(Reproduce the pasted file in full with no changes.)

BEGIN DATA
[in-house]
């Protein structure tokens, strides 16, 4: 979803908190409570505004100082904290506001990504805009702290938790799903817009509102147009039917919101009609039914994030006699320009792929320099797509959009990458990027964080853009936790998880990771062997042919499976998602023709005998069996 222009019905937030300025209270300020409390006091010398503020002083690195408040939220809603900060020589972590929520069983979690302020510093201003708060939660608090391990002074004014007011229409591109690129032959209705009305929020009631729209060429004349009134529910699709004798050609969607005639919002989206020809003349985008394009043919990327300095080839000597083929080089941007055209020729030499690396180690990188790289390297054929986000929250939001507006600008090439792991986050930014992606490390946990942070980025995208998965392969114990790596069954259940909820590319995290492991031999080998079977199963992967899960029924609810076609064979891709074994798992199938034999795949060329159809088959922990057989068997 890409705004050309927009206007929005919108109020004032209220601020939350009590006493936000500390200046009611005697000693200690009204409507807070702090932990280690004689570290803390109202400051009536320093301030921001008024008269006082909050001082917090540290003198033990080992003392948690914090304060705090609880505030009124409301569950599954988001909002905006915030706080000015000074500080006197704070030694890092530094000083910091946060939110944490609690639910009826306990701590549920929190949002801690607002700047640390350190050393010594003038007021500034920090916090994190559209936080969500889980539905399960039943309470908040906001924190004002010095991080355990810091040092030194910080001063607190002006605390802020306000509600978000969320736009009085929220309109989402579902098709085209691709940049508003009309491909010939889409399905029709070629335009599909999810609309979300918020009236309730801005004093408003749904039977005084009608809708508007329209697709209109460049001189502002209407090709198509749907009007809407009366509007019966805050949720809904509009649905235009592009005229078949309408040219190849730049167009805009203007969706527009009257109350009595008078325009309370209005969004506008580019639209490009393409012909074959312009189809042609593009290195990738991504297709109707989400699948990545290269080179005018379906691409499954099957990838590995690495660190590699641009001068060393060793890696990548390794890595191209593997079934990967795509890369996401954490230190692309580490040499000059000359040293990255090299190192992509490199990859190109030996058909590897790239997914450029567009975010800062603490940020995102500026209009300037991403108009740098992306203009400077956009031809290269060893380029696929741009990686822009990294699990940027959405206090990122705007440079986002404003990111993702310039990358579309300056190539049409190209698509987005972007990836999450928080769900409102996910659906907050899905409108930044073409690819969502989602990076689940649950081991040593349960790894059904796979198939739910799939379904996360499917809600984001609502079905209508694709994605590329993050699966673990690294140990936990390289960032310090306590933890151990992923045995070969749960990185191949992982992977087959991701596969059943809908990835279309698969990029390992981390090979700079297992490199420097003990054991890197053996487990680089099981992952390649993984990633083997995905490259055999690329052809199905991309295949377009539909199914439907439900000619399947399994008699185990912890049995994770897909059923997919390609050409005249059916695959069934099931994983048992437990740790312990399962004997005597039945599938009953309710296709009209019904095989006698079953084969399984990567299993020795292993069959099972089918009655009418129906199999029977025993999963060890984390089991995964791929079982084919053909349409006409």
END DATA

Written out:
[in-house]
């Protein structure tokens, strides 16, 4: 979803908190409570505004100082904290506001990504805009702290938790799903817009509102147009039917919101009609039914994030006699320009792929320099797509959009990458990027964080853009936790998880990771062997042919499976998602023709005998069996 222009019905937030300025209270300020409390006091010398503020002083690195408040939220809603900060020589972590929520069983979690302020510093201003708060939660608090391990002074004014007011229409591109690129032959209705009305929020009631729209060429004349009134529910699709004798050609969607005639919002989206020809003349985008394009043919990327300095080839000597083929080089941007055209020729030499690396180690990188790289390297054929986000929250939001507006600008090439792991986050930014992606490390946990942070980025995208998965392969114990790596069954259940909820590319995290492991031999080998079977199963992967899960029924609810076609064979891709074994798992199938034999795949060329159809088959922990057989068997 890409705004050309927009206007929005919108109020004032209220601020939350009590006493936000500390200046009611005697000693200690009204409507807070702090932990280690004689570290803390109202400051009536320093301030921001008024008269006082909050001082917090540290003198033990080992003392948690914090304060705090609880505030009124409301569950599954988001909002905006915030706080000015000074500080006197704070030694890092530094000083910091946060939110944490609690639910009826306990701590549920929190949002801690607002700047640390350190050393010594003038007021500034920090916090994190559209936080969500889980539905399960039943309470908040906001924190004002010095991080355990810091040092030194910080001063607190002006605390802020306000509600978000969320736009009085929220309109989402579902098709085209691709940049508003009309491909010939889409399905029709070629335009599909999810609309979300918020009236309730801005004093408003749904039977005084009608809708508007329209697709209109460049001189502002209407090709198509749907009007809407009366509007019966805050949720809904509009649905235009592009005229078949309408040219190849730049167009805009203007969706527009009257109350009595008078325009309370209005969004506008580019639209490009393409012909074959312009189809042609593009290195990738991504297709109707989400699948990545290269080179005018379906691409499954099957990838590995690495660190590699641009001068060393060793890696990548390794890595191209593997079934990967795509890369996401954490230190692309580490040499000059000359040293990255090299190192992509490199990859190109030996058909590897790239997914450029567009975010800062603490940020995102500026209009300037991403108009740098992306203009400077956009031809290269060893380029696929741009990686822009990294699990940027959405206090990122705007440079986002404003990111993702310039990358579309300056190539049409190209698509987005972007990836999450928080769900409102996910659906907050899905409108930044073409690819969502989602990076689940649950081991040593349960790894059904796979198939739910799939379904996360499917809600984001609502079905209508694709994605590329993050699966673990690294140990936990390289960032310090306590933890151990992923045995070969749960990185191949992982992977087959991701596969059943809908990835279309698969990029390992981390090979700079297992490199420097003990054991890197053996487990680089099981992952390649993984990633083997995905490259055999690329052809199905991309295949377009539909199914439907439900000619399947399994008699185990912890049995994770897909059923997919390609050409005249059916695959069934099931994983048992437990740790312990399962004997005597039945599938009953309710296709009209019904095989006698079953084969399984990567299993020795292993069959099972089918009655009418129906199999029977025993999963060890984390089991995964791929079982084919053909349409006409």